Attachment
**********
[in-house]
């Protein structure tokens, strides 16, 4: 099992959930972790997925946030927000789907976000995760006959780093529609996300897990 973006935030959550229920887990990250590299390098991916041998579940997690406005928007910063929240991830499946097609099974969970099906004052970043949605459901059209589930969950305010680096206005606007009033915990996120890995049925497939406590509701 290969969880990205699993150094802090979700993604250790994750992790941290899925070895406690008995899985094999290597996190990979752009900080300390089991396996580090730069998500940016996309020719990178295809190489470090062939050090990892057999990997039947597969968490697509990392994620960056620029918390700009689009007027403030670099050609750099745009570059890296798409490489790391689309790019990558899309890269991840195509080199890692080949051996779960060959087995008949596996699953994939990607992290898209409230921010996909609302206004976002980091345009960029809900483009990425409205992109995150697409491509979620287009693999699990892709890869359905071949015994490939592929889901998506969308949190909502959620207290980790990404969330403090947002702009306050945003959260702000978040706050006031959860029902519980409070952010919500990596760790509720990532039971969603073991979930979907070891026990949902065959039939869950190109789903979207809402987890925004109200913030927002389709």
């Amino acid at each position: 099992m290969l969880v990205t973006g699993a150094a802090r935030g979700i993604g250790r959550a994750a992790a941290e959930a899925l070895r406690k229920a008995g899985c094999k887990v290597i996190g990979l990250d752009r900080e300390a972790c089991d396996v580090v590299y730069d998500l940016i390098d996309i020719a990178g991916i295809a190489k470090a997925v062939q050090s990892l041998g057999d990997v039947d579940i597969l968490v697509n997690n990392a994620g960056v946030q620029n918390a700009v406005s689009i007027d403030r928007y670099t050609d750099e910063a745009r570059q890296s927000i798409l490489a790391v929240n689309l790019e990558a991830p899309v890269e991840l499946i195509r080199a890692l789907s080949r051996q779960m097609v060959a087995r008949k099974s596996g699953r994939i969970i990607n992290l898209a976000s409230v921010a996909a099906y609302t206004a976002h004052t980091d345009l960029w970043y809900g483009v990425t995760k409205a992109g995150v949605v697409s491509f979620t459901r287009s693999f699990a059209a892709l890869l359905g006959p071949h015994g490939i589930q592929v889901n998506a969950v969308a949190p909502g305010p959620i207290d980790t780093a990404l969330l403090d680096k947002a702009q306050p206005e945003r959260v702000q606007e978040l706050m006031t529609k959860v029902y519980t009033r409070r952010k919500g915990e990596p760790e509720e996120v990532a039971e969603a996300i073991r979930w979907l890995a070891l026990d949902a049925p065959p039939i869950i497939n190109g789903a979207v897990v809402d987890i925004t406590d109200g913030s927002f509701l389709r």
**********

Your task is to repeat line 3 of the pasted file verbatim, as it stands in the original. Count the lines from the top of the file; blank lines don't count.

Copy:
């Amino acid at each position: 099992m290969l969880v990205t973006g699993a150094a802090r935030g979700i993604g250790r959550a994750a992790a941290e959930a899925l070895r406690k229920a008995g899985c094999k887990v290597i996190g990979l990250d752009r900080e300390a972790c089991d396996v580090v590299y730069d998500l940016i390098d996309i020719a990178g991916i295809a190489k470090a997925v062939q050090s990892l041998g057999d990997v039947d579940i597969l968490v697509n997690n990392a994620g960056v946030q620029n918390a700009v406005s689009i007027d403030r928007y670099t050609d750099e910063a745009r570059q890296s927000i798409l490489a790391v929240n689309l790019e990558a991830p899309v890269e991840l499946i195509r080199a890692l789907s080949r051996q779960m097609v060959a087995r008949k099974s596996g699953r994939i969970i990607n992290l898209a976000s409230v921010a996909a099906y609302t206004a976002h004052t980091d345009l960029w970043y809900g483009v990425t995760k409205a992109g995150v949605v697409s491509f979620t459901r287009s693999f699990a059209a892709l890869l359905g006959p071949h015994g490939i589930q592929v889901n998506a969950v969308a949190p909502g305010p959620i207290d980790t780093a990404l969330l403090d680096k947002a702009q306050p206005e945003r959260v702000q606007e978040l706050m006031t529609k959860v029902y519980t009033r409070r952010k919500g915990e990596p760790e509720e996120v990532a039971e969603a996300i073991r979930w979907l890995a070891l026990d949902a049925p065959p039939i869950i497939n190109g789903a979207v897990v809402d987890i925004t406590d109200g913030s927002f509701l389709r």